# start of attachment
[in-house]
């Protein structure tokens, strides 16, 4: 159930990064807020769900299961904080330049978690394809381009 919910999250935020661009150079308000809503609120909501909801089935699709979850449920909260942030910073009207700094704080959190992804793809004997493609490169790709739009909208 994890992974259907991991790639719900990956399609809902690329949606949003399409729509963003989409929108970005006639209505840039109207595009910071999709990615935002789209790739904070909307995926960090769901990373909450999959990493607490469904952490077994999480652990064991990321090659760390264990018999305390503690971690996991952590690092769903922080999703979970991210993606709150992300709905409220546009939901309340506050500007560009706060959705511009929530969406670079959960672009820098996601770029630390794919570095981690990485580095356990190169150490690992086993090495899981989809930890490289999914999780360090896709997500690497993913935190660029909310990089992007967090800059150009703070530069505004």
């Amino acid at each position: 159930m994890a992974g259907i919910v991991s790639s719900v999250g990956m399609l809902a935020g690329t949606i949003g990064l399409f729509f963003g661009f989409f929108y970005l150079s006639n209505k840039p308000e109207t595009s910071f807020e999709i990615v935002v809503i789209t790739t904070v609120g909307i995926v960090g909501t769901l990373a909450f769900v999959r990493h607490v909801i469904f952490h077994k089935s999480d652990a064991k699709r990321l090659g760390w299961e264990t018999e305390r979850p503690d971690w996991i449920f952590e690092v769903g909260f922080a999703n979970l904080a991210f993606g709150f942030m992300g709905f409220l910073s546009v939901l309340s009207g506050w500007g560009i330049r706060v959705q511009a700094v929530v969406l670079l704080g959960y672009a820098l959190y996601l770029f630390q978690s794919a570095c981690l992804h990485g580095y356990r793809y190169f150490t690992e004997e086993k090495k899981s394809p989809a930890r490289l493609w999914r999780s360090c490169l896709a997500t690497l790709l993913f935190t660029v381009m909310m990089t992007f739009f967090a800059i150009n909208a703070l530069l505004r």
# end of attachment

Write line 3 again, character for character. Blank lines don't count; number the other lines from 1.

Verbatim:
């Amino acid at each position: 159930m994890a992974g259907i919910v991991s790639s719900v999250g990956m399609l809902a935020g690329t949606i949003g990064l399409f729509f963003g661009f989409f929108y970005l150079s006639n209505k840039p308000e109207t595009s910071f807020e999709i990615v935002v809503i789209t790739t904070v609120g909307i995926v960090g909501t769901l990373a909450f769900v999959r990493h607490v909801i469904f952490h077994k089935s999480d652990a064991k699709r990321l090659g760390w299961e264990t018999e305390r979850p503690d971690w996991i449920f952590e690092v769903g909260f922080a999703n979970l904080a991210f993606g709150f942030m992300g709905f409220l910073s546009v939901l309340s009207g506050w500007g560009i330049r706060v959705q511009a700094v929530v969406l670079l704080g959960y672009a820098l959190y996601l770029f630390q978690s794919a570095c981690l992804h990485g580095y356990r793809y190169f150490t690992e004997e086993k090495k899981s394809p989809a930890r490289l493609w999914r999780s360090c490169l896709a997500t690497l790709l993913f935190t660029v381009m909310m990089t992007f739009f967090a800059i150009n909208a703070l530069l505004r």